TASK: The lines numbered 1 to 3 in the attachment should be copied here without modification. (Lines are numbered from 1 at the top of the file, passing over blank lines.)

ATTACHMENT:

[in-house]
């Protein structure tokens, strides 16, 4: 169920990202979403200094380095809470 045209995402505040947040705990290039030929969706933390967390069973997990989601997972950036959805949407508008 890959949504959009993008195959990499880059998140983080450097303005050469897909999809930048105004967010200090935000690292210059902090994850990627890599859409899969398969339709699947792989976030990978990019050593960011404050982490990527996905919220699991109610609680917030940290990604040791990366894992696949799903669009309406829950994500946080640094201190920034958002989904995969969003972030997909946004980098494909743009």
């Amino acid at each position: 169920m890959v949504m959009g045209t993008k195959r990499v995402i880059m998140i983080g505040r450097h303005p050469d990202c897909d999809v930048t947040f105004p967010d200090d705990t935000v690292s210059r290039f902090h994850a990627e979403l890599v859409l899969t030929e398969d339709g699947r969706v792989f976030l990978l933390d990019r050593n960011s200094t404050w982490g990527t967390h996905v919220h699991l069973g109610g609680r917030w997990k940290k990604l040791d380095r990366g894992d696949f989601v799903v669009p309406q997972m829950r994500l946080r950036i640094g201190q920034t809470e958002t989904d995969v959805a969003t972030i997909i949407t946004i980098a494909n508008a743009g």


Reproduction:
[in-house]
């Protein structure tokens, strides 16, 4: 169920990202979403200094380095809470 045209995402505040947040705990290039030929969706933390967390069973997990989601997972950036959805949407508008 890959949504959009993008195959990499880059998140983080450097303005050469897909999809930048105004967010200090935000690292210059902090994850990627890599859409899969398969339709699947792989976030990978990019050593960011404050982490990527996905919220699991109610609680917030940290990604040791990366894992696949799903669009309406829950994500946080640094201190920034958002989904995969969003972030997909946004980098494909743009």
């Amino acid at each position: 169920m890959v949504m959009g045209t993008k195959r990499v995402i880059m998140i983080g505040r450097h303005p050469d990202c897909d999809v930048t947040f105004p967010d200090d705990t935000v690292s210059r290039f902090h994850a990627e979403l890599v859409l899969t030929e398969d339709g699947r969706v792989f976030l990978l933390d990019r050593n960011s200094t404050w982490g990527t967390h996905v919220h699991l069973g109610g609680r917030w997990k940290k990604l040791d380095r990366g894992d696949f989601v799903v669009p309406q997972m829950r994500l946080r950036i640094g201190q920034t809470e958002t989904d995969v959805a969003t972030i997909i949407t946004i980098a494909n508008a743009g």